I’m corresponding with a professed atheist friend of mine. I say “professed” because it just seems to untenable to me that someone could say that they know there is no God. Agnostic? Sure. Atheist? To me, that’s a pretty hard sell. Anyway, in one of our “conversations” I wrote the following.
Regarding God’s frustrating and frequently implemented “non-interference policy…” I have my personal irritations about how and when he chooses to intervene in human affairs. But here are some thoughts I have about it. I wouldn’t dare call them “reasons he doesn’t intervene” as much as what might possibly be going on in his thinking on this.
I have to begin by saying that I really think that it causes him pain to “stand by and do nothing,” maybe even more pain than it causes us to wait for him to do something. He set this free-will experiment up with it in mind (at least far as I can tell) to make it possible for us to have an actual friendship with him, rather than be puppets on a string with the puppeteer in the background making us say what he wants to hear. That would’ve made neither him nor us happy in the long run. As exasperating as it can be sometimes, he seems to be pretty serious about maintaining the integrity of this system, not only to our hurt, but to his own. I think I see his own heart bursting when he doesn’t bring immediate relief especially to innocent sufferers. I really do. Any father / mother would feel no less.
The caveat to this – as I see it then – is both the future hope and a present one. The future world that he promises us will have no pain in it either for him or for us. So he urges us to trust him until that day comes. Meanwhile we both feel the pangs of pain. And then there’s the promise that when we do have such pain he’ll weave these pains into something good in this present world.
Obviously I have no personal experience with the former (I haven’t been in that future world yet), but the latter is something I have seen over and over. It might sound like mental gymnastics to you right now, but I can only say that I am as sure as I can be that when he doesn’t prevent disasters or heal me from their consequences, he does piece together the broken shards into an unexpected work of art. I’m not saying we’ll always see the finished product in this life (the finished tapestry made of each of our crushed pieces), but I’ve seen enough glimpses of it in my life and in others that I’m convinced that this is somewhat of a pattern for him. (I hesitate to say, “pattern” because as soon as we have him figured out, he seems to change how he goes about things. But as much as I understand his ways today, this appears to be a rather common thing for him to do.)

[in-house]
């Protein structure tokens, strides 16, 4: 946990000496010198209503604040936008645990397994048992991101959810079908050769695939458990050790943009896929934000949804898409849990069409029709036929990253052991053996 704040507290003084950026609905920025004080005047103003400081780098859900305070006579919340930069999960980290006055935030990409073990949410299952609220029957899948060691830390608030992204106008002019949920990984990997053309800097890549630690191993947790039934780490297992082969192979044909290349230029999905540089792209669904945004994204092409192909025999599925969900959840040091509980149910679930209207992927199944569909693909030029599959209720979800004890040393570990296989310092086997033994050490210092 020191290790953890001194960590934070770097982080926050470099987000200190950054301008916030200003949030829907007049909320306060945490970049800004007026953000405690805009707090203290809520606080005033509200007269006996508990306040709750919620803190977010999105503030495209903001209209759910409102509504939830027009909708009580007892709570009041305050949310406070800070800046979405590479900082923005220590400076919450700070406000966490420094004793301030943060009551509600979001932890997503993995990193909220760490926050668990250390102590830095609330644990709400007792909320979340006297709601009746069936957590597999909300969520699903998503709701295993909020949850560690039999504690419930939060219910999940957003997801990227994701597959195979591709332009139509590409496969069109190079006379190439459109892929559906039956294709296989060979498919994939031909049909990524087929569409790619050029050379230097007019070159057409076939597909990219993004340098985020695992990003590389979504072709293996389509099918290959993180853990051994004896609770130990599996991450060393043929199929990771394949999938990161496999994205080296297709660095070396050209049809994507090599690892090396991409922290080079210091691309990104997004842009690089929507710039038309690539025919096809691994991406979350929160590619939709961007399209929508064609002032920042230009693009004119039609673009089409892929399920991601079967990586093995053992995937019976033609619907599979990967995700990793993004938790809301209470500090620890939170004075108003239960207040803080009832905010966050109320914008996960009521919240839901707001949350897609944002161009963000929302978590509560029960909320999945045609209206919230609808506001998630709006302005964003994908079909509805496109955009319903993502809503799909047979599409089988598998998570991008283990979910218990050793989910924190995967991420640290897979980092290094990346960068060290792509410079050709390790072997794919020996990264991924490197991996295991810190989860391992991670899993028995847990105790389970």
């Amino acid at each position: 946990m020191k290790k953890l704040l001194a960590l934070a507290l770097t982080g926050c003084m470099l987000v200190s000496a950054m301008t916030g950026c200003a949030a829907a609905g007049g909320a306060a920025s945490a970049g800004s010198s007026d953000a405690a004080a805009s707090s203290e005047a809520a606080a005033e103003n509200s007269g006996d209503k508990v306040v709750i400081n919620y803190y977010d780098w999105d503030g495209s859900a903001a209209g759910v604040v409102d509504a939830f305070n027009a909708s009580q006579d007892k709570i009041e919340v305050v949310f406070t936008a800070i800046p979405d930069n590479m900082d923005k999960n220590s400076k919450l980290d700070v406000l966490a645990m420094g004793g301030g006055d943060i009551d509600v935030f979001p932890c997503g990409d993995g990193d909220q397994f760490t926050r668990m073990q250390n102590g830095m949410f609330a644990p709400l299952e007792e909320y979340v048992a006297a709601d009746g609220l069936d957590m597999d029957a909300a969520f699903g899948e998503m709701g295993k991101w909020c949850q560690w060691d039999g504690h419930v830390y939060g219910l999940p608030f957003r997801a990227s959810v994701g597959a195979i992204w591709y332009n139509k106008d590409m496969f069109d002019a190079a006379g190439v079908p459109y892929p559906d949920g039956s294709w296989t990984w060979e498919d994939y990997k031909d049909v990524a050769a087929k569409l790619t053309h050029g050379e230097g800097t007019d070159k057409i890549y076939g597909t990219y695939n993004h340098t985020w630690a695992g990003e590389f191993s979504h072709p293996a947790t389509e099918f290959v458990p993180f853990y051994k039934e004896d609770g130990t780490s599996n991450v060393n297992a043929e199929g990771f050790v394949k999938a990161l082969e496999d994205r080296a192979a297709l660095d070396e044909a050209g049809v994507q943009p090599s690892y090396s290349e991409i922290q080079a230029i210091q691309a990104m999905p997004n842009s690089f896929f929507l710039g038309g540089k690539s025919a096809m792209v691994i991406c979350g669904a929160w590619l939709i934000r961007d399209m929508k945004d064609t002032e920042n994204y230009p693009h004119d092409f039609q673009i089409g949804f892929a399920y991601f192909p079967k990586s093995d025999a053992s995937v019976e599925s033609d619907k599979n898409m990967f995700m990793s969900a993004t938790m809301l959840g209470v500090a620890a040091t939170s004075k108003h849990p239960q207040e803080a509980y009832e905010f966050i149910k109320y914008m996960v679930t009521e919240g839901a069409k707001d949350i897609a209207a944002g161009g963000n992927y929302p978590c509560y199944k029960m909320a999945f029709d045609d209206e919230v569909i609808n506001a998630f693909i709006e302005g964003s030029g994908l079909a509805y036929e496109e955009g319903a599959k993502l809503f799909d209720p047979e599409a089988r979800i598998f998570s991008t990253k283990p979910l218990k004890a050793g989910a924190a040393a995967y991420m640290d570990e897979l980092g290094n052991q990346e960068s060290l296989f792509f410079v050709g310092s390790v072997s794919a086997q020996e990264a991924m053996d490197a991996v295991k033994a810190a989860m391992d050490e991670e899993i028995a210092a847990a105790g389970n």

So, to my mind, it’s not that God wants to intervene, but can’t, it’s more like he wants to and can, and sometimes does; and other times he doesn’t. When he doesn’t (at least not yet), it seems to me that he does stand on the sidelines (like the team medic) waiting for us to come to him for comfort. He’s “close to the broken hearted.”
Good readers: Heresy, helpful, or otherwise?
4 Replies to “God hurts too (Part 1 of 3)”
Reblogged this on Musing the Mysteries and commented:
I am re-posting these three short essays from a few years ago because it seems to me that though we’re quite aware of our own pain we seldom think about the pain that God experiences everyday.
Thank you. Very well said. This blog captured my attention because I have personally experienced God’s pain toward me. It was a very vivid moment one day at work when I was unduly stressed out about something and I heard in my spirit the very grieved voice of the Holy Spirit say something like, “haven’t I always been here for you? Haven’t I’m always loved you and walked you through these stressful situations? He said more, but too much to share here. I wanted to weep with Him because the “voice” was like that of a wonderful, all-loving mother, who can’t believe her child would know so little of her sustaining and all-supporting love. It was saddened at my own disbelief and awestruck at the depth of love at the same time. It was a defining moment in my relationship with God.
*I was saddened at my own disbelief and awestruck at the depth of love at the same time.
Yes. That seems more in keeping with what we normally consider “rebukes” of Jesus when his disciples didn’t trust him… i.e. “have you no faith?” “why did you doubt?” In light of what you’re saying, he was probably more sad than mad at those times… Maybe it was not so much frustration as compassion… Hmmm. Thanks for sharing.